As the owner of a creative services firm which has managed over 3,000 productions in my day, I've seen a tremendous amount of resumes and job inquiries come across my desk. On average, I receive between 10-12 per week. At a rough translation, that means I see about 500-600 per year. I'm certainly grateful that there has been this much interest in joining my team but I do have one piercing observation: Landing Your Dream Video Production Job Takes A Little Work!
First, let me describe what usually arrives in my inbox. It's the result of filling out the form below, which is what prospective employees or freelancers are presented with when they view our careers page:
EXAMPLE APPLICATION FORM
Amazingly, when these applications come through, I usually only see their name, contact info and resume. No personal note, no demo reel....just the bare minimum. And typically, the resume itself becomes an Easter egg hunt of trying to figure out how to decipher what a given person's core skills are and how they might be able to help out with our ongoing needs. You've got my attention - the person who may consider hiring you for a dream video production job - so please don't make it difficult to connect the dots!
The good news is, I've hired quite a few freelancers and full-time employees that began with them filling out our web application form. Each one of them got my attention by taking the time to address a few critical points and the rest, as they say, was history. Many of them have went on to have splendid careers, both with Richter Studios and beyond.
So, you ask, what did they do to stand out? Well, I'm glad you asked...
1. DO YOUR RESEARCH: If you really want to get a prospective employer's attention, take the time to review their website and get a sense for how you can help their company. I can't stress this enough. Read their blogs, view their portfolio, review their team page and get a great sense for where their sweet spot is. Take notes and put some real time into thinking about what your message should be to them. They are the gatekeepers to what could potentially be an incredible creative kingdom for you, so plan your approach with careful consideration and respect. Their time will always be very limited and, quite frankly, they aren't waking up everyday thinking about how they can help you. Your research and subsequent inquiry to them should be about how you can make their life easier and more productive. Do your research first!
2. MAKE IT ABOUT THEM, NOT YOU: This is a particularly HUGE pet peeve of mine. Without trying to sound abrasive, the cold, hard reality is that most production companies don't care to hear about your life story. What they do want to hear about, though, is how you can help them. This sentiment applies to the 95%+ of inquiries I receive that include a sentence along the lines of "I think it would be really great to work for your company so I can improve my skills and grow my career." An alternative approach I would recommend - one that will likely get you a much better response - would be more along the lines of "I want to contribute to some great creative and make a real difference for your company." You would be surprised how successful your efforts will be if you shift the focus from yourself to them…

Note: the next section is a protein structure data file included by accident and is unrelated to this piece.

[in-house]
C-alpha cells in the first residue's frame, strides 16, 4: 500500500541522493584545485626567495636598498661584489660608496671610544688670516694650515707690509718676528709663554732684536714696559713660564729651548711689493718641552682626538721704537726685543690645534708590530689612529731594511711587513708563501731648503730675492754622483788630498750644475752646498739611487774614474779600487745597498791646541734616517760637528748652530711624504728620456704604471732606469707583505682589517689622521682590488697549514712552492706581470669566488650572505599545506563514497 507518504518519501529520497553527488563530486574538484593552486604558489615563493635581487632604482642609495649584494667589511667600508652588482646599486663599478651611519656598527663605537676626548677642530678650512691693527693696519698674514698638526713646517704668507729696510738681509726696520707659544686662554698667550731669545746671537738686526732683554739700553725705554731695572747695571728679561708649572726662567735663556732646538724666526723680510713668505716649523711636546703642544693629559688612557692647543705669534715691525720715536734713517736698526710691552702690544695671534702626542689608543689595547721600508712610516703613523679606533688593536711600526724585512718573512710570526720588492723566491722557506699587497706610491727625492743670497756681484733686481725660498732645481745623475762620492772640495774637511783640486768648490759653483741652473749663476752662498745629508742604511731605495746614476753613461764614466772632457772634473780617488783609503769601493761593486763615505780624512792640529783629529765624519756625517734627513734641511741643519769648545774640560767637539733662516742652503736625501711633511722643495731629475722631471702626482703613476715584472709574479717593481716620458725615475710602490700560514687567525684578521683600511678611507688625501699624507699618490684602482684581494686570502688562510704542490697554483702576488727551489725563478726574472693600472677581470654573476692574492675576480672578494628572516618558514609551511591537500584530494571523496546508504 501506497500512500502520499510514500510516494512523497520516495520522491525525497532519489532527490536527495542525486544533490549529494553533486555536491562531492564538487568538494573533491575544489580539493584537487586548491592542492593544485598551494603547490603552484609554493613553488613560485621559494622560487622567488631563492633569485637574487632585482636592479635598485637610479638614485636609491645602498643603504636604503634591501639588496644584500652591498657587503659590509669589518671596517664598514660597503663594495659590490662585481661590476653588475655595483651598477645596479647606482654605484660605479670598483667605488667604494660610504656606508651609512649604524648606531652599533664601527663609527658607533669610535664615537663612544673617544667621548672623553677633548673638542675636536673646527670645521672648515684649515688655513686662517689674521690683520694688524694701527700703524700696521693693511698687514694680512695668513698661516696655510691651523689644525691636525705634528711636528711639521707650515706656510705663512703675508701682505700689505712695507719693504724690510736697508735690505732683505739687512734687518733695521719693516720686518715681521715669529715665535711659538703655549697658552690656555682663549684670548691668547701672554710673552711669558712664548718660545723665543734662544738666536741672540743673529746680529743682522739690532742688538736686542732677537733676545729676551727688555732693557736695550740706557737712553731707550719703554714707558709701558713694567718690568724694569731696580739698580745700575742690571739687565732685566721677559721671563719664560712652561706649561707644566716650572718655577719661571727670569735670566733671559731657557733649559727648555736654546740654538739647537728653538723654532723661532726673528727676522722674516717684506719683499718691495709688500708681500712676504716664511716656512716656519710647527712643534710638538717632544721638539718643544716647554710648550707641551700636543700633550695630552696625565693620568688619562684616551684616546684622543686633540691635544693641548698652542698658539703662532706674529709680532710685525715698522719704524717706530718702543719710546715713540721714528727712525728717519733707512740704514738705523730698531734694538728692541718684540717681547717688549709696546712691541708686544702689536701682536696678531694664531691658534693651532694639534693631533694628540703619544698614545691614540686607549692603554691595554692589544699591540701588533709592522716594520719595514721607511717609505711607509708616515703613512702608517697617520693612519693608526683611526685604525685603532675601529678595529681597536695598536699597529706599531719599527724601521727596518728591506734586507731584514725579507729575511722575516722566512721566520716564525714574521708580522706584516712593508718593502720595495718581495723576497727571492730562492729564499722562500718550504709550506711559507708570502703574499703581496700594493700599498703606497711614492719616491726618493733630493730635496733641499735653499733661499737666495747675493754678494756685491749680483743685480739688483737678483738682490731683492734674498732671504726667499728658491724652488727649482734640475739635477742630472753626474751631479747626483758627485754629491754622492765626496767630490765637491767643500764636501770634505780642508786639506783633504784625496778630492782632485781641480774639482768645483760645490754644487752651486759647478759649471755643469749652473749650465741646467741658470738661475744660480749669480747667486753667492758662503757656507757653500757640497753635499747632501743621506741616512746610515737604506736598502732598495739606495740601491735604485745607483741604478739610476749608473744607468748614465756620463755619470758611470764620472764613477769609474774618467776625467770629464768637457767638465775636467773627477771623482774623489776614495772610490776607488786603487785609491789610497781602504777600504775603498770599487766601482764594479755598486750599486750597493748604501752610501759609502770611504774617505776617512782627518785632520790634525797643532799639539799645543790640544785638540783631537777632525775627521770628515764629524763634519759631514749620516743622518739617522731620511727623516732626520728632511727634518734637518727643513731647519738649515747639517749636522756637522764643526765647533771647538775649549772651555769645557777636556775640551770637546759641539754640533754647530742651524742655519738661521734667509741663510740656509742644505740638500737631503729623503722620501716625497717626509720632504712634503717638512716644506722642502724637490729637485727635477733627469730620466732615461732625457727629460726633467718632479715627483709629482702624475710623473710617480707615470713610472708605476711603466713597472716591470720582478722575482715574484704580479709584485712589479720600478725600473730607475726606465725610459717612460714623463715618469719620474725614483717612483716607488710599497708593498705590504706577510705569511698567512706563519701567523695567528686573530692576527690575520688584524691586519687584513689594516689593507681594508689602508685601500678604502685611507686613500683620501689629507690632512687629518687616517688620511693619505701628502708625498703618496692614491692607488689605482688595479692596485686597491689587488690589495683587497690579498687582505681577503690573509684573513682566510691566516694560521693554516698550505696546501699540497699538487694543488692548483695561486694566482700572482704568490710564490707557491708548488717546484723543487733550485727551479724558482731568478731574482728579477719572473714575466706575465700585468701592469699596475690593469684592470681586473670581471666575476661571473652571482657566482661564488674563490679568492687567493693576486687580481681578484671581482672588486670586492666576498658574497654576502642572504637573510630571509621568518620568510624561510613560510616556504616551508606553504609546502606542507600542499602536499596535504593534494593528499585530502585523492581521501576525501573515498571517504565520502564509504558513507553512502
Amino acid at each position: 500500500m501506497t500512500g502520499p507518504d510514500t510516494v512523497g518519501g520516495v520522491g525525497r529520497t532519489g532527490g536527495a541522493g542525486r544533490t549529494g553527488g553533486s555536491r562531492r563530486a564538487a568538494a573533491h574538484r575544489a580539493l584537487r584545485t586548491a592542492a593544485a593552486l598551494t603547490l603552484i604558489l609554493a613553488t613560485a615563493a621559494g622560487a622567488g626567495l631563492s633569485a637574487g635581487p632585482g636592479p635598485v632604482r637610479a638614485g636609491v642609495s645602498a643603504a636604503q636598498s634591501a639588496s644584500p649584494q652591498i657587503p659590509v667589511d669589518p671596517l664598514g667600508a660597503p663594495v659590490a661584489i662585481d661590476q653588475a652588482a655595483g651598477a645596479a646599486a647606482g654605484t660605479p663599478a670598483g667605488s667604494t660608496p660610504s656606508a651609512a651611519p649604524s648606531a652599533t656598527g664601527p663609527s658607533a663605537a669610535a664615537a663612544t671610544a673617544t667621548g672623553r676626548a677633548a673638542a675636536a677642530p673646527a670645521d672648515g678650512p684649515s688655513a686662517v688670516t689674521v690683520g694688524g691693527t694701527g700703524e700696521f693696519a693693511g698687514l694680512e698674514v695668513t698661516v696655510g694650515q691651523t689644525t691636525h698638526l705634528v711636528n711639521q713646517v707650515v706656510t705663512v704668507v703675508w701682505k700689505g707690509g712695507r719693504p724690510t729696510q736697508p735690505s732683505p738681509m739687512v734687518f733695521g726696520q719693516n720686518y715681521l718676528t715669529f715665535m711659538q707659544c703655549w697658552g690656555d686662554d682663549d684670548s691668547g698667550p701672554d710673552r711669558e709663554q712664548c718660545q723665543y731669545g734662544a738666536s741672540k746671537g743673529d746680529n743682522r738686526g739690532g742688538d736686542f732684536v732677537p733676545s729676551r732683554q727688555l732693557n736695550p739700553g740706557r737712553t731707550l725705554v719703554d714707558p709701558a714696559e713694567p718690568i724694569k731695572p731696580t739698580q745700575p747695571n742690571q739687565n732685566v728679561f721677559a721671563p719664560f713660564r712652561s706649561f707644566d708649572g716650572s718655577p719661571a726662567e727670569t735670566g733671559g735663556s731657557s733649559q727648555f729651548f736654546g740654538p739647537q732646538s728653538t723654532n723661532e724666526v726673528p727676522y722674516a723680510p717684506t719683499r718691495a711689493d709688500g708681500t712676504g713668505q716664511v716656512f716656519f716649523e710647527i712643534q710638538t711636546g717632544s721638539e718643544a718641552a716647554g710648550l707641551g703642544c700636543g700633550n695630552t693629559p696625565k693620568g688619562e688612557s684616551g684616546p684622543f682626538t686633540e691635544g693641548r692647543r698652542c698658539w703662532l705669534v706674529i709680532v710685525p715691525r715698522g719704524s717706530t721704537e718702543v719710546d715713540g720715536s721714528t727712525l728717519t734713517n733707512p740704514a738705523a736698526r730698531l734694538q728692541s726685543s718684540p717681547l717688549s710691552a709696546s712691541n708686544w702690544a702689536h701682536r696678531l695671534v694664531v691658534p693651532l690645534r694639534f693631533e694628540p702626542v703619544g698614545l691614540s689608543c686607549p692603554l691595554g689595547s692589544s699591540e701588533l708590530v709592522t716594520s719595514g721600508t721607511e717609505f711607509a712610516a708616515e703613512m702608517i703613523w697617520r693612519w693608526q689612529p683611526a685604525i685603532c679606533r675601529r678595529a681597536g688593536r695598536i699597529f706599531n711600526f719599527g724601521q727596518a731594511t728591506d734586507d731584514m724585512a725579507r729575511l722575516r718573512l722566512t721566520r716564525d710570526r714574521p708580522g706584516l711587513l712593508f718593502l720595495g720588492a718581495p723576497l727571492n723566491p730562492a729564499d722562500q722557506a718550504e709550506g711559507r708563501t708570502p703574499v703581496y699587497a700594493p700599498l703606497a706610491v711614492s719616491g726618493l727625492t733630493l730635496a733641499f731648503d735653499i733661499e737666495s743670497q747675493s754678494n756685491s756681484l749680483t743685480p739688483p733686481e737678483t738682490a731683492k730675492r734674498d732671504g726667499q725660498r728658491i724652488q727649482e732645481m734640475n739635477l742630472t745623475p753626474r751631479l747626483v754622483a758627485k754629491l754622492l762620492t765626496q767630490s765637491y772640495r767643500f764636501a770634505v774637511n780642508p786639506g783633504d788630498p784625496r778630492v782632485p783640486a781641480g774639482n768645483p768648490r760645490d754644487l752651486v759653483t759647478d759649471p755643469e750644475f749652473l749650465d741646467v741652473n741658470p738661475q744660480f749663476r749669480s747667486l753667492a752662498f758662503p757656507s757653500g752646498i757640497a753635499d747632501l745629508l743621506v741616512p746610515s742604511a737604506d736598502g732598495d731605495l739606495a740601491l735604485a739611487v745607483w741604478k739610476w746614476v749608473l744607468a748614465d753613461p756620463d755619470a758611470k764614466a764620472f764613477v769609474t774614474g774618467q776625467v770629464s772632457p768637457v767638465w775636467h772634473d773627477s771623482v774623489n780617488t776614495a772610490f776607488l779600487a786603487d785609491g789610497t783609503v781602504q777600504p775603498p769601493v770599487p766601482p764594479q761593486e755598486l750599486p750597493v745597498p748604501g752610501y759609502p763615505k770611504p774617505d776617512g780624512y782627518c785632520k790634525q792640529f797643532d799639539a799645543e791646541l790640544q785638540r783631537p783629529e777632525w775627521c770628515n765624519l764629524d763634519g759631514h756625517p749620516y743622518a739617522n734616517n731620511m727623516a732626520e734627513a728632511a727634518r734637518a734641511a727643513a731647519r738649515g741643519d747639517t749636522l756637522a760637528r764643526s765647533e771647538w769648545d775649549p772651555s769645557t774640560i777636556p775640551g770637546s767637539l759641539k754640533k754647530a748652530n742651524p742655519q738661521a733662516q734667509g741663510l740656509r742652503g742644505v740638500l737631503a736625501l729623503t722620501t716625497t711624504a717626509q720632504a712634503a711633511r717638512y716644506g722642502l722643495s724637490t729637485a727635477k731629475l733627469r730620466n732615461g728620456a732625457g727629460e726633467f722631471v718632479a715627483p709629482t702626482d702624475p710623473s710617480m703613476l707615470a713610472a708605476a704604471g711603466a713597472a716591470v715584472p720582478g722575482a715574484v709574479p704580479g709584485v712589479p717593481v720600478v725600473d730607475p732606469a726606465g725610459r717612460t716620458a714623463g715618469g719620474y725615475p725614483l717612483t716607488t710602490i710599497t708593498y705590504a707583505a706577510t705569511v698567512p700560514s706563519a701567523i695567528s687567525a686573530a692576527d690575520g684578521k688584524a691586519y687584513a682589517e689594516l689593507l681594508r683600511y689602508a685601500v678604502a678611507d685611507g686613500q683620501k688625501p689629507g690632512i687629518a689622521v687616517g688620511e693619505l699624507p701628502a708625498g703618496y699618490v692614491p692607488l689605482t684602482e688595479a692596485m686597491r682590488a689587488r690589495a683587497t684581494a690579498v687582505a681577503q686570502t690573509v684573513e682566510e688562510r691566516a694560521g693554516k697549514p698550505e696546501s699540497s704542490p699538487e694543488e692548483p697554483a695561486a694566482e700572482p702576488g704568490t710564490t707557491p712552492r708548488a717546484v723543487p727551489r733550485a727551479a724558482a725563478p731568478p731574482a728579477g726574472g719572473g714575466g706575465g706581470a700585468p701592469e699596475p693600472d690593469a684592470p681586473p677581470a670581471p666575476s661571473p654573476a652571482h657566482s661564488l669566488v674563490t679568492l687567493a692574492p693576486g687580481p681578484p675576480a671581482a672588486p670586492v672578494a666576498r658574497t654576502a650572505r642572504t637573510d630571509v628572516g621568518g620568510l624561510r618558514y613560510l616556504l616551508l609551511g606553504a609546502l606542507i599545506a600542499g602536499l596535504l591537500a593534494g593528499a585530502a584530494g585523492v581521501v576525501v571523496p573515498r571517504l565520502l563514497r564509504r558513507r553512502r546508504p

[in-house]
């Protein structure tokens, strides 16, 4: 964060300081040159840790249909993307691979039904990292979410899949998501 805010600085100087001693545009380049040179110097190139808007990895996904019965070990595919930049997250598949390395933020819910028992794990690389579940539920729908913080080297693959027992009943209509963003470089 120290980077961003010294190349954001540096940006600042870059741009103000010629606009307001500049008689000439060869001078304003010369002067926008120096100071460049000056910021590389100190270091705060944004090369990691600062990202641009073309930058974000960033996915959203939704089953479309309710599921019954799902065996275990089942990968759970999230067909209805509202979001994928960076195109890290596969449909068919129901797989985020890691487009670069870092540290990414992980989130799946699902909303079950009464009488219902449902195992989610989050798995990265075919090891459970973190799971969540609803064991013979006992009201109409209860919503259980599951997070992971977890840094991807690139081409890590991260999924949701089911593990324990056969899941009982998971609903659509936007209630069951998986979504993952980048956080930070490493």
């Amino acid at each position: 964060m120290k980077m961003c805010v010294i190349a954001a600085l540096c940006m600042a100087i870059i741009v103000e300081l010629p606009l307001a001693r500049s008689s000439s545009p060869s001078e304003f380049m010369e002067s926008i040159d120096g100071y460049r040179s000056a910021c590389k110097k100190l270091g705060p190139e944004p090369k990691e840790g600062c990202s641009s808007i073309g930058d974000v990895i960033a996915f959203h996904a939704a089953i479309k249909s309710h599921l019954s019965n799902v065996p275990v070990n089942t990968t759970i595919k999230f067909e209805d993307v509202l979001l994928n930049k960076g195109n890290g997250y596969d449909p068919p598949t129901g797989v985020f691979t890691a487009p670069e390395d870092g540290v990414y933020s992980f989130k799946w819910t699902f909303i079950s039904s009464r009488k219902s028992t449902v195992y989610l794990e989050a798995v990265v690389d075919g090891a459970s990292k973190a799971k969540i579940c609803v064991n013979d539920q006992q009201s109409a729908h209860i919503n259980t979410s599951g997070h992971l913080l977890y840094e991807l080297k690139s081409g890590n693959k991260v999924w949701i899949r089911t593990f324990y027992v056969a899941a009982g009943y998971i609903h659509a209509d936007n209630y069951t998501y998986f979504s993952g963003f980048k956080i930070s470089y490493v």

3. INCLUDE YOUR DEMO REEL: In the production industry, your demo reel is the single most important thing you can share with a prospective employer. Make it an engaging summary of your skill set and aim for it to be two minutes or less. If you don't have one, spend a weekend sorting that out ASAP. Be descriptive where you can, mentioning the specific After Effects tools you used for a featured animation treatment, how quickly you edited a killer sequence, etc. Long story short, make it easy for others to understand your skill set and, even more importantly, what specific parts of your demo reel you actually did yourself. Yes, more leg work is required to do this but this is your dream job we're talking about!
4. INCLUDE A GREETING: It's always a good idea to introduce yourself when passing along a resume. Include a sentence or two for this and then get to the heart of the matter. Specifically, this is the opportunity for you to spend a majority of your words talking about what you can do for the prospective employer to make them more successful. Put yourself in their shoes for a moment and avoid the mistake of "Faking it until you make it." If you are not sincere in your sentiment or intent about trying to helping them, your efforts are likely going to be fruitless. If you write/say it to them, mean it and your career will very likely return the favor in kind at some point down the road.
5: FOLLOW-UP FREQUENTLY: Nothing beats persistence. After you've submitted your resume, stay on your prospective employer! Just hitting them up once and hoping to win the lottery is never a good strategy. Follow-up once a month to keep the conversation going. As an example, I always tell freelancers to stay in touch and send frequent updates of other projects they are working on. The ones that do almost always get an opportunity to work with my company. As I receive hundreds of inquiries annually, there's no chance I would remember all of them. However, the ones that stay on me and keep demonstrating their value have a much better chance of getting frequent work.
Jeremy Richter is the CEO of Richter Studios, a boutique video production firm based in Chicago. In business for nearly 20 years, they offer a full-range of creative services. Follow Jeremy on Twitter @jeremyarichter.